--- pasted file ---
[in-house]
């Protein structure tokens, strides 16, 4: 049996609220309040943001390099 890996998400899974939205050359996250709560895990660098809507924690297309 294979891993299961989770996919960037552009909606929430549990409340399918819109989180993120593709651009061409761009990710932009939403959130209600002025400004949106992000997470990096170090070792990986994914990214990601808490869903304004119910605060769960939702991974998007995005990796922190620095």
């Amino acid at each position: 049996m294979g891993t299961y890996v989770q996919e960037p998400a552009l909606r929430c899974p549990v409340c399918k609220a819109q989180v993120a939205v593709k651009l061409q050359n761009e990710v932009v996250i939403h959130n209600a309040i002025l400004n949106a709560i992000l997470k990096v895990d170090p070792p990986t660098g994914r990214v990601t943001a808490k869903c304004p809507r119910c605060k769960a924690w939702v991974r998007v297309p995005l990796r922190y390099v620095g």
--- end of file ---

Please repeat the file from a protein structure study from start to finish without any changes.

[in-house]
């Protein structure tokens, strides 16, 4: 049996609220309040943001390099 890996998400899974939205050359996250709560895990660098809507924690297309 294979891993299961989770996919960037552009909606929430549990409340399918819109989180993120593709651009061409761009990710932009939403959130209600002025400004949106992000997470990096170090070792990986994914990214990601808490869903304004119910605060769960939702991974998007995005990796922190620095």
């Amino acid at each position: 049996m294979g891993t299961y890996v989770q996919e960037p998400a552009l909606r929430c899974p549990v409340c399918k609220a819109q989180v993120a939205v593709k651009l061409q050359n761009e990710v932009v996250i939403h959130n209600a309040i002025l400004n949106a709560i992000l997470k990096v895990d170090p070792p990986t660098g994914r990214v990601t943001a808490k869903c304004p809507r119910c605060k769960a924690w939702v991974r998007v297309p995005l990796r922190y390099v620095g």